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Estimate of the Situation

This is guest post by Liam McDaid, Astronomy Coordinator and Professor of Astronomy at Sacramento City College. He is also a Senior Scientist at Skeptic Magazine. This guest post is the first to result from my effort to get more education (e.g., Astro101) and public outreach content on AstroBetter and it focuses on the application of estimation in the Astro101 classroom. I also think there are lessons to learn here that are applicable to mentoring research students. How often do we ask our students to estimate the results before doing the calculation/data reduction? Or maybe ask them to draw what they expect the plot to look like before generating it. What are the order-of-magnitude estimates that we should expect our budding Astro PhDs to be able to perform? It’s something that most of us are aware that we need to know how to do, but are we actually teaching the skill to our undergraduate and graduate students?

One of the things we hear about students (particularly in the US) is their terror of math. The fear of math is oddly selective. The same students who hate/fear math are the ones who balance their checkbook each week and know their grade in class to four significant figures. Clearly, they can do arithmetic when it’s important to them. Over the summer, I read an interesting book called How to Measure Anything, by Douglas Hubbard (it does indeed show how to measure anything). I realized that a big key to the problem of students and math lay within. For whatever reasons, most people don’t know the value of information they have an interest in. For example, if a piece of info would save your company $5 million, how much should you pay for it? How do you quantify the value of a piece of information? Clearly this is an important task for a company, yet few know how to do it.

The solution is to get people to start estimating. I don’t mean solving problems, I mean getting them to create rough estimates of something. The endgame is to make people into what Hubbard calls “calibrated estimators”. For example, if you ask your students when the Roman Emperor Domitian died, it is unlikely that they will know. But they can estimate, can’t they? They may know that the Roman Empire was on top from about 150 ce to 300 ce (roughly). The fact Domitian was an emperor means he likely lived and died in that range. In astronomy, a couple of examples could involve:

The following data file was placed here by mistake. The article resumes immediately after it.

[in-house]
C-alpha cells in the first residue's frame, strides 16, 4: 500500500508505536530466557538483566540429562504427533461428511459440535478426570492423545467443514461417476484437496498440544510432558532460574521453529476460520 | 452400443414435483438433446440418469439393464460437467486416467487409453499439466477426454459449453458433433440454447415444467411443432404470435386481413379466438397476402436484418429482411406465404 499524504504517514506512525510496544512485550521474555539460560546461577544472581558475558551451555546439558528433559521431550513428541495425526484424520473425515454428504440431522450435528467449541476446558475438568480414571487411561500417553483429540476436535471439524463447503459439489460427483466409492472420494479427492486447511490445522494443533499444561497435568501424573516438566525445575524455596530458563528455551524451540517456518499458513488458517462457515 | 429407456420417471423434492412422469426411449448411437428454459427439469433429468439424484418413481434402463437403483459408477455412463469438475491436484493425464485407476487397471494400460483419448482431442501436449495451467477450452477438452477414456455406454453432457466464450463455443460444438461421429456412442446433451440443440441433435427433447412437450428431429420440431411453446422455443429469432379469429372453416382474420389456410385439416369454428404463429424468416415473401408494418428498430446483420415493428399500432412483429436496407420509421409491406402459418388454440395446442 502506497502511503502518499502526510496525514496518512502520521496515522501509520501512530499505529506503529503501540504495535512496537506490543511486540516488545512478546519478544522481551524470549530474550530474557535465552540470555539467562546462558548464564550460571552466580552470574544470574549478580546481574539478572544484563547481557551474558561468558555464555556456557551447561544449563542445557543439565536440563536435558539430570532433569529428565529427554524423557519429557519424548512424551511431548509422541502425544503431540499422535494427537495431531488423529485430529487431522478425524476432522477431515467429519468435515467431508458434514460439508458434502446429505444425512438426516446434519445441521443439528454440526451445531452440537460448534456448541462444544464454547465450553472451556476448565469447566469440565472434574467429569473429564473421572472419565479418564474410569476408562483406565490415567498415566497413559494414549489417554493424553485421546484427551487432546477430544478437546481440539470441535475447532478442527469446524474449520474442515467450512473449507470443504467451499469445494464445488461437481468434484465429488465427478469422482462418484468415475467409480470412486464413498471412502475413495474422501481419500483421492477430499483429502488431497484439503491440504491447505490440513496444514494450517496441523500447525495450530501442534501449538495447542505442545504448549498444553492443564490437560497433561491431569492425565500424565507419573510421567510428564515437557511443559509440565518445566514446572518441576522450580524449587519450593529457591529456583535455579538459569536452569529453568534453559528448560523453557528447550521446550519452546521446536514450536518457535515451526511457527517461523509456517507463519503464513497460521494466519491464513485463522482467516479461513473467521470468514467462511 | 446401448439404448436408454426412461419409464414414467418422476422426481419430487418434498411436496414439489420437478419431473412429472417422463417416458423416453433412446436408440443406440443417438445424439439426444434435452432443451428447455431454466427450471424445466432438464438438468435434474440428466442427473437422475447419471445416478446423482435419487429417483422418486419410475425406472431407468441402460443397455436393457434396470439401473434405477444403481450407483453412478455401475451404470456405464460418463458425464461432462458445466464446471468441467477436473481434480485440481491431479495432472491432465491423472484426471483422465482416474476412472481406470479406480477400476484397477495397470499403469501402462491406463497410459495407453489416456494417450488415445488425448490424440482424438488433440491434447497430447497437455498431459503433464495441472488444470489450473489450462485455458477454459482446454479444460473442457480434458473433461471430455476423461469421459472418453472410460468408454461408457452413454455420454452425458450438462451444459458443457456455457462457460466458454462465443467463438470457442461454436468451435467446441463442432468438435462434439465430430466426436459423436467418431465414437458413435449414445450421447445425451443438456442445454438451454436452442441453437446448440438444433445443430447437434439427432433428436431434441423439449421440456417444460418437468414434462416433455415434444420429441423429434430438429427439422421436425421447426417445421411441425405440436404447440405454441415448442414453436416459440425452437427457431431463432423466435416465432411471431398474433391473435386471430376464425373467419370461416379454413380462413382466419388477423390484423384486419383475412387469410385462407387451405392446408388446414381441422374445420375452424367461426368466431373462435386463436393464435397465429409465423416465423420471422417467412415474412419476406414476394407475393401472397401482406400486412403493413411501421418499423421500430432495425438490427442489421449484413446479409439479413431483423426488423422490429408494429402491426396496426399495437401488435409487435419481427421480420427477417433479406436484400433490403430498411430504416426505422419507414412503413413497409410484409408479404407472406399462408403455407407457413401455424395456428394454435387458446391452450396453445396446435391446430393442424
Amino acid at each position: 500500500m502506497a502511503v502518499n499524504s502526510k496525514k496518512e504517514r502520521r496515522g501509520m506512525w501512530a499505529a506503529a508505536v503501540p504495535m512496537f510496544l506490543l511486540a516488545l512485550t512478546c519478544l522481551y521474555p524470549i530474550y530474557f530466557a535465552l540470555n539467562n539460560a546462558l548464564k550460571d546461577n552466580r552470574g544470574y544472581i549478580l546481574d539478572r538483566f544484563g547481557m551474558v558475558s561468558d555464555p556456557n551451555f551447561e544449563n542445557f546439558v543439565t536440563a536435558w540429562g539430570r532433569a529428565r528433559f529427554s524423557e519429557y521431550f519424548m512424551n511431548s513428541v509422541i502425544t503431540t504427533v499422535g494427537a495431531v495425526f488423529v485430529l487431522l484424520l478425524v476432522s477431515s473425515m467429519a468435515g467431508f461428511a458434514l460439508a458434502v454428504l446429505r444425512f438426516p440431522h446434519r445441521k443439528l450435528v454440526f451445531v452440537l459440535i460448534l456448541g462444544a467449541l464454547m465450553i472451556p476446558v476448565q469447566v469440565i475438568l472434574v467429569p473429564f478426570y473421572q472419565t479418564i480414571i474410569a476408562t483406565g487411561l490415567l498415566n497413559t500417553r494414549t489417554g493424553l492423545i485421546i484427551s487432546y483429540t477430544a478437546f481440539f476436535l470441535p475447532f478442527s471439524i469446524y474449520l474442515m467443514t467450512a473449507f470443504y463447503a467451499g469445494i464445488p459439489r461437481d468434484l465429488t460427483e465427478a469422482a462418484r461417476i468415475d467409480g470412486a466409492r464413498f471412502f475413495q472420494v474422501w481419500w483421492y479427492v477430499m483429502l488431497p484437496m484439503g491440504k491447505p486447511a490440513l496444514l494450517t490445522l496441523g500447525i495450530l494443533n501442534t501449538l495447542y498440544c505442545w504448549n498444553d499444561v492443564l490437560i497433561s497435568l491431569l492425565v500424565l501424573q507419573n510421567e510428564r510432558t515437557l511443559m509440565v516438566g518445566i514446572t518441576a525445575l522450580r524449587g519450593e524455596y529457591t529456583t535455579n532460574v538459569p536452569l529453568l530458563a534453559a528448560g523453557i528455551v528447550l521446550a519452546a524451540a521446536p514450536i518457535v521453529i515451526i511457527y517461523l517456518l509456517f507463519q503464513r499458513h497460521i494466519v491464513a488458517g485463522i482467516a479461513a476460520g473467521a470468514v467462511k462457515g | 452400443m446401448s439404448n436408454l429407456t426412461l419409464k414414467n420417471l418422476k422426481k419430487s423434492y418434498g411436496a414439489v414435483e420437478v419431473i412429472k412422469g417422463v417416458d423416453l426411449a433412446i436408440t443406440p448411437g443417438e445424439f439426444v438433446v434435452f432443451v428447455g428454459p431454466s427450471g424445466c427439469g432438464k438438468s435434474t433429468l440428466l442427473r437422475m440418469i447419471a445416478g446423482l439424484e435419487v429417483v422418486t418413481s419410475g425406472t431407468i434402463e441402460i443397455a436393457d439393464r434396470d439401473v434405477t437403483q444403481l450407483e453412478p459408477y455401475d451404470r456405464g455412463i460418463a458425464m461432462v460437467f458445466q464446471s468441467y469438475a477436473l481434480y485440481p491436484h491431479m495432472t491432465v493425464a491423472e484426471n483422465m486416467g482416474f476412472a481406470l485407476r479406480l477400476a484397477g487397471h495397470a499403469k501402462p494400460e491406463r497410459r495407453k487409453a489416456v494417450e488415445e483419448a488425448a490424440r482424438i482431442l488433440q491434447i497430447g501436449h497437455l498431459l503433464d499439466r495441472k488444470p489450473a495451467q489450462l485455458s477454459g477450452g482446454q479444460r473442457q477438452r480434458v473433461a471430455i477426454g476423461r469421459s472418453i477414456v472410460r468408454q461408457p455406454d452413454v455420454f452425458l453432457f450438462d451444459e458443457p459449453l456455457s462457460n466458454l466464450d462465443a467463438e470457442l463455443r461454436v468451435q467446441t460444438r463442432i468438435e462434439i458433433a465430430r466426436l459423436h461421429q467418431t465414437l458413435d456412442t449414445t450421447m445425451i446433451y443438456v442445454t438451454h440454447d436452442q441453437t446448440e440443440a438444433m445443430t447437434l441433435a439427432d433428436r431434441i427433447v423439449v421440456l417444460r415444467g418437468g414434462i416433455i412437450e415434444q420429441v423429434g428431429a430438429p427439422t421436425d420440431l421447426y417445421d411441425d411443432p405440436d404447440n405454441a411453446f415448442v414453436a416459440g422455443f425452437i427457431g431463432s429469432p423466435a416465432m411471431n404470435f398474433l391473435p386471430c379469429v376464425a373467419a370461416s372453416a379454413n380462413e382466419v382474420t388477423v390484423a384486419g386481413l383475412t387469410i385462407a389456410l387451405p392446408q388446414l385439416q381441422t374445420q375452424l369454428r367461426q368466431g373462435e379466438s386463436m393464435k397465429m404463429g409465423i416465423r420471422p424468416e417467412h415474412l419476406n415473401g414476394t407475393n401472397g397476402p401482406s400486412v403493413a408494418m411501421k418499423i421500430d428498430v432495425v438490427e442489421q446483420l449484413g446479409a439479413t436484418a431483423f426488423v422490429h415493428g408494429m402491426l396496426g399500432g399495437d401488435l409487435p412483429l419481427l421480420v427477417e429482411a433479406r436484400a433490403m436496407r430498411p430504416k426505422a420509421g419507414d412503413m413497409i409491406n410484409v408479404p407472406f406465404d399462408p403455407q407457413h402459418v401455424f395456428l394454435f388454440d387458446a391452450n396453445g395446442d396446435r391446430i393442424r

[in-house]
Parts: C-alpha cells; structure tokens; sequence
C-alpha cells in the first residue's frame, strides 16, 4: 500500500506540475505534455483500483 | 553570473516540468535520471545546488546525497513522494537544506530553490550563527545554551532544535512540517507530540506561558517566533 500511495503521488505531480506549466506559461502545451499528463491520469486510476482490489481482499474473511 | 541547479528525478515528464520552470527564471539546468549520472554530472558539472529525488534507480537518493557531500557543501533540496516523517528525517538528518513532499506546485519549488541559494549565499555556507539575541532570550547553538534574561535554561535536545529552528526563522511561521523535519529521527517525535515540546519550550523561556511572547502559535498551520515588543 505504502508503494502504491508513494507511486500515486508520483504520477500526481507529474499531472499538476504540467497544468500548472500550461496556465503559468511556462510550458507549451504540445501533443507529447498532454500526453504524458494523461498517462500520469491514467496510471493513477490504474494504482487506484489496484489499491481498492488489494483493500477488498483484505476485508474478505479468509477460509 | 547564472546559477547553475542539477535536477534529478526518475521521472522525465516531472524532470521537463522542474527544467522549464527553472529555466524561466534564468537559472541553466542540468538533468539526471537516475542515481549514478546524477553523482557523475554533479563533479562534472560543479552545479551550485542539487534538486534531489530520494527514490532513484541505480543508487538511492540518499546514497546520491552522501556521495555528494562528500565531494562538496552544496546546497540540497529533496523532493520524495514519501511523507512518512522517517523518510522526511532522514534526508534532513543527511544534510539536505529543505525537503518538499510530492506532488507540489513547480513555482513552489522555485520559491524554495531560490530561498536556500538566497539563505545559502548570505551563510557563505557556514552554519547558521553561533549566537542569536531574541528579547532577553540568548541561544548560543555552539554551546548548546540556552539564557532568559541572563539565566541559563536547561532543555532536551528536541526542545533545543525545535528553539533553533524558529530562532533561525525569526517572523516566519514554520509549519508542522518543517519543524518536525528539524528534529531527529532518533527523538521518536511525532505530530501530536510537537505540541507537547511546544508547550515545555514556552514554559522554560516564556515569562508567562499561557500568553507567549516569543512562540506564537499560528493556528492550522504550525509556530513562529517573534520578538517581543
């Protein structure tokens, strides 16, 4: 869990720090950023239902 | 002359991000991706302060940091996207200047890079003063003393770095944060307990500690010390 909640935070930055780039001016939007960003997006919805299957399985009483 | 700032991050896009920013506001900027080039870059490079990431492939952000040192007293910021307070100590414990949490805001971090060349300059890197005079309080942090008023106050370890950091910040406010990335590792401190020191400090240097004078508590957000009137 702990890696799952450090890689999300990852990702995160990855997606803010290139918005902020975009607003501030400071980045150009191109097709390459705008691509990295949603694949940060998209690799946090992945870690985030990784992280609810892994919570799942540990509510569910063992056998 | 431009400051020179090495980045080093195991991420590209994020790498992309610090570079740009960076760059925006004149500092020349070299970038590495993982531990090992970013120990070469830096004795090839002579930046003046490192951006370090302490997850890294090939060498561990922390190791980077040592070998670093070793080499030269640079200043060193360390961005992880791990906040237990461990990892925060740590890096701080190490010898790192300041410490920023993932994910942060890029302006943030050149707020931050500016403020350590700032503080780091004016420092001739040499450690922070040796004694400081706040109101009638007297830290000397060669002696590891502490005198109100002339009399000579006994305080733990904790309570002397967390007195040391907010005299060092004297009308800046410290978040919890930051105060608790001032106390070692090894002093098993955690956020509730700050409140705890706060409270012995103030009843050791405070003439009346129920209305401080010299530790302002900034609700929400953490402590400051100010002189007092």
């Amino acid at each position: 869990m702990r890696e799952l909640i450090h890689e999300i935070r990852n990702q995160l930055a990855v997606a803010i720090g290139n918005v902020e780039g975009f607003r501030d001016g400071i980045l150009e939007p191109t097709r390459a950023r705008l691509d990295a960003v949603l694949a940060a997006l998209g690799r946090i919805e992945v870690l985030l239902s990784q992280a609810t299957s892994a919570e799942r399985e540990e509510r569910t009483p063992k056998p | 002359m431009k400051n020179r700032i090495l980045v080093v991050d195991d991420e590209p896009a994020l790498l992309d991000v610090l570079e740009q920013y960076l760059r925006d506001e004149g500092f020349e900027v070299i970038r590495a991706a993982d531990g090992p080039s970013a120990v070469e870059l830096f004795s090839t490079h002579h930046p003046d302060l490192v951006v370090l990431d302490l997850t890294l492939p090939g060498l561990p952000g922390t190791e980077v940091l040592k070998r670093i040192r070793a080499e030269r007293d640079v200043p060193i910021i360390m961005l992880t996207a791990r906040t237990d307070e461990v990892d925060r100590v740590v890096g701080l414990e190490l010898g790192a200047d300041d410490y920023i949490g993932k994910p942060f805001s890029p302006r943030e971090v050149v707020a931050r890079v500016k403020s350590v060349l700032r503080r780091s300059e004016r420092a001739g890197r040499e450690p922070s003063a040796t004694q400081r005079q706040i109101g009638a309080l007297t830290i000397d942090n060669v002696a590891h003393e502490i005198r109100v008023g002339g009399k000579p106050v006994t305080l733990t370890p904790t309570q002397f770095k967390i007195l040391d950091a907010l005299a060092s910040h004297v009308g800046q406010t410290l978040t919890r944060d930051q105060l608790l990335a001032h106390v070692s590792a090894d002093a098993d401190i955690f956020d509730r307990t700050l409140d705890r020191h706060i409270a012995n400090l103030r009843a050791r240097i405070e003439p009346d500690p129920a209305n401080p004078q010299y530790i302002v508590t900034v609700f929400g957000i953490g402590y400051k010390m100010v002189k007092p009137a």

- How long is the Moon’s sidereal period? (This only works before students learn the value). It’s interesting to see what the upper limits for this one are –-longer than a year is not unheard of.

- What is the photospheric temperature of the Sun? This works as a good order-of-magnitude exercise to see if students think of it in terms of thousands or millions of degrees. Since dealing with the Sun involves both temperature scales, confusion is common. To make things a bit more concrete, you can frame it around controlled nuclear fusion. We don’t have it, so which temperatures are more likely involved?

- How far away are the stars we see in the sky? There is no single answer but one of the most luminous stars easily visible to the eye (Deneb) is only about 1500 ly away. So the range would have an upper bound of a few thousand ly, or 1 kpc if you have been habituating your students with those units.

- Fermi’s paradox. Aside from being ultra-sexy content, it lets students hammer out estimates for how long we should wait for the aliens to contact us.